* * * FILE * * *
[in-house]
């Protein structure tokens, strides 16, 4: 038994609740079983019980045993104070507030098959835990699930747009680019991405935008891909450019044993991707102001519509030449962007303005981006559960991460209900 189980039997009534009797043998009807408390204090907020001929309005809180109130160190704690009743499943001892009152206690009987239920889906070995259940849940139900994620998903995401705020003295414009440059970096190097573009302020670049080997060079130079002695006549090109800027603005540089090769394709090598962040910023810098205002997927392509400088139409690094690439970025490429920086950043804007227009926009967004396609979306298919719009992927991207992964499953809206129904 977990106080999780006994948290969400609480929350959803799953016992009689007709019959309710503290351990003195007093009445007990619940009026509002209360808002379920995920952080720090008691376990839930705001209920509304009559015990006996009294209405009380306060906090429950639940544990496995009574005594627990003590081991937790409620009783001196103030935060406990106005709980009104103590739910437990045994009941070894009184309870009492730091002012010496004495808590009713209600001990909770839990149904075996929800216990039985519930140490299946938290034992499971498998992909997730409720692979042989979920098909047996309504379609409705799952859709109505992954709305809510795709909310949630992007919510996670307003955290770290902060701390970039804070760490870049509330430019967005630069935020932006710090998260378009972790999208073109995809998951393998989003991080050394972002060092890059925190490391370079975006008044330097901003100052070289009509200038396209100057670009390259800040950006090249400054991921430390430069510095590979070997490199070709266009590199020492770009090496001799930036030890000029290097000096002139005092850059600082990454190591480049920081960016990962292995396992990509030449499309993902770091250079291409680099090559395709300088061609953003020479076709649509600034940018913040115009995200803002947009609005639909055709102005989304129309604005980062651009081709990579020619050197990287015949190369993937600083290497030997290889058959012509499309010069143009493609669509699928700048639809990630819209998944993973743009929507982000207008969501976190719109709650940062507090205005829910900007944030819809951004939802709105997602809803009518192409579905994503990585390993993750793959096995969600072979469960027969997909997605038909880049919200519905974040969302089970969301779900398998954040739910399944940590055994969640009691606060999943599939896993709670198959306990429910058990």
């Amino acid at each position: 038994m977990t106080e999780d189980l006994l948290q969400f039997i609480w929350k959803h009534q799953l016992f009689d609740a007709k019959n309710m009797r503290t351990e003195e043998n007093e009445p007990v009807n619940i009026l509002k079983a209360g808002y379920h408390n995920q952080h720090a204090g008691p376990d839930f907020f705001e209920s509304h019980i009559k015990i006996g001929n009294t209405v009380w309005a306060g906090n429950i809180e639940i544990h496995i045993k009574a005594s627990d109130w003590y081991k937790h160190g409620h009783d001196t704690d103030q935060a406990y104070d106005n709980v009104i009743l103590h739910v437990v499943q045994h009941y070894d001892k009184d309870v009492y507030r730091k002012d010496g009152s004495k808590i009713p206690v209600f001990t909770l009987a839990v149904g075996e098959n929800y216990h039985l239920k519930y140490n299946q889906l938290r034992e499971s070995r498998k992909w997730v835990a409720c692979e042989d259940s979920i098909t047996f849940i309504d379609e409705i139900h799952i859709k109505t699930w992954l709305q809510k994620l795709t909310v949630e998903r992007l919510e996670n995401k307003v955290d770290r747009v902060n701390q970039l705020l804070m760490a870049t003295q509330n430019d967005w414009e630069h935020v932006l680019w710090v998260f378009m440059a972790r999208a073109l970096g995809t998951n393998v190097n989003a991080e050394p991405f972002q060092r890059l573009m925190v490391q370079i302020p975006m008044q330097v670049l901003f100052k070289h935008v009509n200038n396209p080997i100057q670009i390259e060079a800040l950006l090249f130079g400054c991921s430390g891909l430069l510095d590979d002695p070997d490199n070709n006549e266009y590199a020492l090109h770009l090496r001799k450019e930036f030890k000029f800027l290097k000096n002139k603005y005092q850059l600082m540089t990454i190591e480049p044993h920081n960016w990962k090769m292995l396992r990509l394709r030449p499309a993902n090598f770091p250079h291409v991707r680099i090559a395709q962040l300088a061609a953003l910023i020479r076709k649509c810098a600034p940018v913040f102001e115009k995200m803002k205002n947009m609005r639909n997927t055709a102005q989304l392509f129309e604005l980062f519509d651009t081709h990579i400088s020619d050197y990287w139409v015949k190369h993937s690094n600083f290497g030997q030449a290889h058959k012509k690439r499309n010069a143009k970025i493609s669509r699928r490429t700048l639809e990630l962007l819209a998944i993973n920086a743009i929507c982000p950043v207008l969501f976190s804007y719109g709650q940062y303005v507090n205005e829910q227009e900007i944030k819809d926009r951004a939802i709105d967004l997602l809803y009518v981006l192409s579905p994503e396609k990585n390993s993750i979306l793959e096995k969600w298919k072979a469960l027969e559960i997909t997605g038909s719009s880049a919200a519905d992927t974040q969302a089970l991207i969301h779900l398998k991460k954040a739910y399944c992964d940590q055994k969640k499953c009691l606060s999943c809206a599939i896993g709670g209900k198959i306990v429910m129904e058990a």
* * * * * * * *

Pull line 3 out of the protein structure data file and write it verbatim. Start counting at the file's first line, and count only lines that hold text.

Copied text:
């Amino acid at each position: 038994m977990t106080e999780d189980l006994l948290q969400f039997i609480w929350k959803h009534q799953l016992f009689d609740a007709k019959n309710m009797r503290t351990e003195e043998n007093e009445p007990v009807n619940i009026l509002k079983a209360g808002y379920h408390n995920q952080h720090a204090g008691p376990d839930f907020f705001e209920s509304h019980i009559k015990i006996g001929n009294t209405v009380w309005a306060g906090n429950i809180e639940i544990h496995i045993k009574a005594s627990d109130w003590y081991k937790h160190g409620h009783d001196t704690d103030q935060a406990y104070d106005n709980v009104i009743l103590h739910v437990v499943q045994h009941y070894d001892k009184d309870v009492y507030r730091k002012d010496g009152s004495k808590i009713p206690v209600f001990t909770l009987a839990v149904g075996e098959n929800y216990h039985l239920k519930y140490n299946q889906l938290r034992e499971s070995r498998k992909w997730v835990a409720c692979e042989d259940s979920i098909t047996f849940i309504d379609e409705i139900h799952i859709k109505t699930w992954l709305q809510k994620l795709t909310v949630e998903r992007l919510e996670n995401k307003v955290d770290r747009v902060n701390q970039l705020l804070m760490a870049t003295q509330n430019d967005w414009e630069h935020v932006l680019w710090v998260f378009m440059a972790r999208a073109l970096g995809t998951n393998v190097n989003a991080e050394p991405f972002q060092r890059l573009m925190v490391q370079i302020p975006m008044q330097v670049l901003f100052k070289h935008v009509n200038n396209p080997i100057q670009i390259e060079a800040l950006l090249f130079g400054c991921s430390g891909l430069l510095d590979d002695p070997d490199n070709n006549e266009y590199a020492l090109h770009l090496r001799k450019e930036f030890k000029f800027l290097k000096n002139k603005y005092q850059l600082m540089t990454i190591e480049p044993h920081n960016w990962k090769m292995l396992r990509l394709r030449p499309a993902n090598f770091p250079h291409v991707r680099i090559a395709q962040l300088a061609a953003l910023i020479r076709k649509c810098a600034p940018v913040f102001e115009k995200m803002k205002n947009m609005r639909n997927t055709a102005q989304l392509f129309e604005l980062f519509d651009t081709h990579i400088s020619d050197y990287w139409v015949k190369h993937s690094n600083f290497g030997q030449a290889h058959k012509k690439r499309n010069a143009k970025i493609s669509r699928r490429t700048l639809e990630l962007l819209a998944i993973n920086a743009i929507c982000p950043v207008l969501f976190s804007y719109g709650q940062y303005v507090n205005e829910q227009e900007i944030k819809d926009r951004a939802i709105d967004l997602l809803y009518v981006l192409s579905p994503e396609k990585n390993s993750i979306l793959e096995k969600w298919k072979a469960l027969e559960i997909t997605g038909s719009s880049a919200a519905d992927t974040q969302a089970l991207i969301h779900l398998k991460k954040a739910y399944c992964d940590q055994k969640k499953c009691l606060s999943c809206a599939i896993g709670g209900k198959i306990v429910m129904e058990a």